When the Grandchildren Come to Visit
The minutes in the day become forgotten
like the one before you walk down the aisle
standing there with
your hand in your Dad’s arm
crooked like a delicate blue heron.
Would you like ice cream, you ask them, only so
you can see their round
small hopeful faces eyes closed
spoon grasped between thumb and forefinger,
the taste of sweet cream on their plump lips.
Let’s hide in the magic house where there are trains
hidden and a mat with tracks and round windows
like portholes out to the green and brown tales in the woods.
They think we are invisible and so we are.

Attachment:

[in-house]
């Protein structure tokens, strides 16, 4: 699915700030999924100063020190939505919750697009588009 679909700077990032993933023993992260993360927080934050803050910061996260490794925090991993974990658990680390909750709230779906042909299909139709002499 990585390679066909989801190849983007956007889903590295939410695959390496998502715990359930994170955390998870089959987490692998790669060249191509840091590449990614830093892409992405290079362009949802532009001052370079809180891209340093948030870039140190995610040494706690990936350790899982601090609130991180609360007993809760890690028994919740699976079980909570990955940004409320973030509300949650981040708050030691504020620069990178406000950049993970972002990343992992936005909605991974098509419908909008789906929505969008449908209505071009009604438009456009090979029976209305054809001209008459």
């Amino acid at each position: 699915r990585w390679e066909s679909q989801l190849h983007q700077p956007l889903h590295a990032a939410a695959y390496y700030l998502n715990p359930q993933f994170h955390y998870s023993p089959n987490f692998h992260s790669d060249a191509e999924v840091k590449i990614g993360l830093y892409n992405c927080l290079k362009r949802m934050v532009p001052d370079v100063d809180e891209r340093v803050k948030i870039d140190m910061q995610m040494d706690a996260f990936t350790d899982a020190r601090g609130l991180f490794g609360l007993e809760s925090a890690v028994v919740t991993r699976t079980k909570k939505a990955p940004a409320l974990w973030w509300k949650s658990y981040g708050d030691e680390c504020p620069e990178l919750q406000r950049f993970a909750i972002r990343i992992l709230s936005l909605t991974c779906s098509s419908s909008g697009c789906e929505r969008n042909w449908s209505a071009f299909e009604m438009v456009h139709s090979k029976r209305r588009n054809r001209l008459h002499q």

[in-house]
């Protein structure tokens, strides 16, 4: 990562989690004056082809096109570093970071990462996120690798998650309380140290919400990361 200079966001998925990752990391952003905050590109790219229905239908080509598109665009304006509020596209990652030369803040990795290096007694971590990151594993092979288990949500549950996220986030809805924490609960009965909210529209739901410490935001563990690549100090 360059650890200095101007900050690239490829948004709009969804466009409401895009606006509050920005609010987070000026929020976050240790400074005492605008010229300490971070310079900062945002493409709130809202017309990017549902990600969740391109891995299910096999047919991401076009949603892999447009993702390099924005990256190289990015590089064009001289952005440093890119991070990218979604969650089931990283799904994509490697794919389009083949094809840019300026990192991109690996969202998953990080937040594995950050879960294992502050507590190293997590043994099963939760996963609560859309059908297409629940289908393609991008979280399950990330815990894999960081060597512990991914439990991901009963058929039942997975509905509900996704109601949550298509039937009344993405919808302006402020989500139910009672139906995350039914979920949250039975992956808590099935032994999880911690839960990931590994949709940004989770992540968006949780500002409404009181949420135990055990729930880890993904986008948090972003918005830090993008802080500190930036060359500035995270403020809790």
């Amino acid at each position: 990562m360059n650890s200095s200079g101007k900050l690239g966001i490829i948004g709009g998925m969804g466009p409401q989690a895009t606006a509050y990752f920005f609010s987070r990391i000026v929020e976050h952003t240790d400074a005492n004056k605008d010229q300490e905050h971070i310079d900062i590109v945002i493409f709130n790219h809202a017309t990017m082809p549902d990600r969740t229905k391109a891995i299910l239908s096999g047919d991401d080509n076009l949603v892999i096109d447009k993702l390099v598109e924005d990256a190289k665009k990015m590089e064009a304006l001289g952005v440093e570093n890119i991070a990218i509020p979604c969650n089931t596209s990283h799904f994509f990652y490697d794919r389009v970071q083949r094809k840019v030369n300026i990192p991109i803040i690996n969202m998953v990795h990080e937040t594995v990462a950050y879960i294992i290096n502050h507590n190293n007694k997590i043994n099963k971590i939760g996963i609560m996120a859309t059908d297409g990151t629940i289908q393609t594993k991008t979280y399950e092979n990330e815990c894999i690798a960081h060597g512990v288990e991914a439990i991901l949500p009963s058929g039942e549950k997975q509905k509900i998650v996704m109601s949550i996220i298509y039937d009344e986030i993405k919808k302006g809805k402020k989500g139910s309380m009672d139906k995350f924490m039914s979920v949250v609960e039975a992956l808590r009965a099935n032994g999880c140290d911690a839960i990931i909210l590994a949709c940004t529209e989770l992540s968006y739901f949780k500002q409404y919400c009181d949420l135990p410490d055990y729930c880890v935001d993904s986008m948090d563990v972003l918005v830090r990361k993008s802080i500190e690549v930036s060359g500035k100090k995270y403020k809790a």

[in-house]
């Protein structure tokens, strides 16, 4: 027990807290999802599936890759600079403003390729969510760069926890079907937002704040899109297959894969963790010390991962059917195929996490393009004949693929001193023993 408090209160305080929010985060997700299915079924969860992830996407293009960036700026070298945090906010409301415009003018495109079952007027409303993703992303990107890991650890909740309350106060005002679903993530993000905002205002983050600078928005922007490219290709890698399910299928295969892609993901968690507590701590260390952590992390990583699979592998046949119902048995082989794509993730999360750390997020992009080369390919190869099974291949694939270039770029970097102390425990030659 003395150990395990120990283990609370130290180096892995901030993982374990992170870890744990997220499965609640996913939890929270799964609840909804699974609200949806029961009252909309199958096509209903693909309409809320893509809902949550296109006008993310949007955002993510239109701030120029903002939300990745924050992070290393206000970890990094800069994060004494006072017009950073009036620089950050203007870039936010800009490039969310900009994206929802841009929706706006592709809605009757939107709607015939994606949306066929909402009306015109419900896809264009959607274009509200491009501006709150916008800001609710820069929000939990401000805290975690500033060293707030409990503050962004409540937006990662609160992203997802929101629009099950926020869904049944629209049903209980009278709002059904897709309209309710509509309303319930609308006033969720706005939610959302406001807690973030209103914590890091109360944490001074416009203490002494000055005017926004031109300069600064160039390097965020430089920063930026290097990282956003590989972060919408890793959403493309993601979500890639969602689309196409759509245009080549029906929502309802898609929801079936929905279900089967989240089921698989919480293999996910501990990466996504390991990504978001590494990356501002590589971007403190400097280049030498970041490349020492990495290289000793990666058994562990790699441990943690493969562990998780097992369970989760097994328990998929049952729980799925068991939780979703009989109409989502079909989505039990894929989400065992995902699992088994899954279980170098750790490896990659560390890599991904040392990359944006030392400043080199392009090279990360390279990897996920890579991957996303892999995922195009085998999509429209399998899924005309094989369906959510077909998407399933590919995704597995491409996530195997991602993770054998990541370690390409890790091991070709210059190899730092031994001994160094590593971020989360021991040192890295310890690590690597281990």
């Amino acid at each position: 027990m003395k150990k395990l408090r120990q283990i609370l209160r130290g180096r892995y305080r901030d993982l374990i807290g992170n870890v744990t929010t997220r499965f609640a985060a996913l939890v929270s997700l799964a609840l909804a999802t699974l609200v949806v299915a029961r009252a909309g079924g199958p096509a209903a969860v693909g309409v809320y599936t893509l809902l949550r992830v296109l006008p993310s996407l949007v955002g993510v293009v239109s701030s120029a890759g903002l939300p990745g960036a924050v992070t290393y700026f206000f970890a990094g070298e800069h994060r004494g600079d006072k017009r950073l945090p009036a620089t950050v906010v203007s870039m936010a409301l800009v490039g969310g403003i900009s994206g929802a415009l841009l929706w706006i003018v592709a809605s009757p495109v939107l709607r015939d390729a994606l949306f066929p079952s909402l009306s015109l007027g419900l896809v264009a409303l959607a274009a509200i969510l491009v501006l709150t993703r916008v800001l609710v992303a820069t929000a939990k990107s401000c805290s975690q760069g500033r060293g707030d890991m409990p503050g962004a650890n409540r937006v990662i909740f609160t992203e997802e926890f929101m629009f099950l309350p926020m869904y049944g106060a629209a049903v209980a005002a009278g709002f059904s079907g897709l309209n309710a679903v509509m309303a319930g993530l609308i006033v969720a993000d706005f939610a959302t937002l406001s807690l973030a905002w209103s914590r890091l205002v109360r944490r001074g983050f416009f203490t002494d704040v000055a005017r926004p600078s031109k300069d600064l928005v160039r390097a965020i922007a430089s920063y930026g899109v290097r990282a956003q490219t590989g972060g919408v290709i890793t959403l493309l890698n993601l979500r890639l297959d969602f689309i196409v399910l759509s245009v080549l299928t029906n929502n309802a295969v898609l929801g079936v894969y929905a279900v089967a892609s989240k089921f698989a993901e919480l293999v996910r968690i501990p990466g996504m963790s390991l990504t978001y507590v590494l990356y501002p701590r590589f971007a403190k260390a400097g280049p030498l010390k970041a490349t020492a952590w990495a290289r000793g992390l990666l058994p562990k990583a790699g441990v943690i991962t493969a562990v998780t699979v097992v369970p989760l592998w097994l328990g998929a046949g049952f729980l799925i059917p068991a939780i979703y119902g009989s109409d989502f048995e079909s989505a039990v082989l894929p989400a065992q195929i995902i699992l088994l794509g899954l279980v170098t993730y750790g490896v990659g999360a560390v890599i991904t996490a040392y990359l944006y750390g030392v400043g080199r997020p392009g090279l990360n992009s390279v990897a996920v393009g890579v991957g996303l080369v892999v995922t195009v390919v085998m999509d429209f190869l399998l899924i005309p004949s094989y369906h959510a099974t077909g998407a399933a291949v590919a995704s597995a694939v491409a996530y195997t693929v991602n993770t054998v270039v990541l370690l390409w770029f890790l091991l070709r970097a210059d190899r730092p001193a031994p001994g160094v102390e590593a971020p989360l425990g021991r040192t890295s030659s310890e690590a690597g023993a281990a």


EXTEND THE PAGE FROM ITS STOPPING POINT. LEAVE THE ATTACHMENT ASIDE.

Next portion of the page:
Together you put tiny green wooden cows in train
cars and ferry them all over the rubber mat to Jersey
and Guernsey and your hippocampus.
Watch your grandson dive so deeply into the water
because he wants
you to watch and each time he
surfaces his eyes search for your joy in him.
My mother says store up your good memories
so you have them
to think of when you are dying.
I wouldn’t mind a slow death if I had more slow days
where the most important thing is to play marbles
on the grass or raise and lower a wooden bucket
filled with gravel.
Each time the same gravel, the same song, the same minute you will remember.
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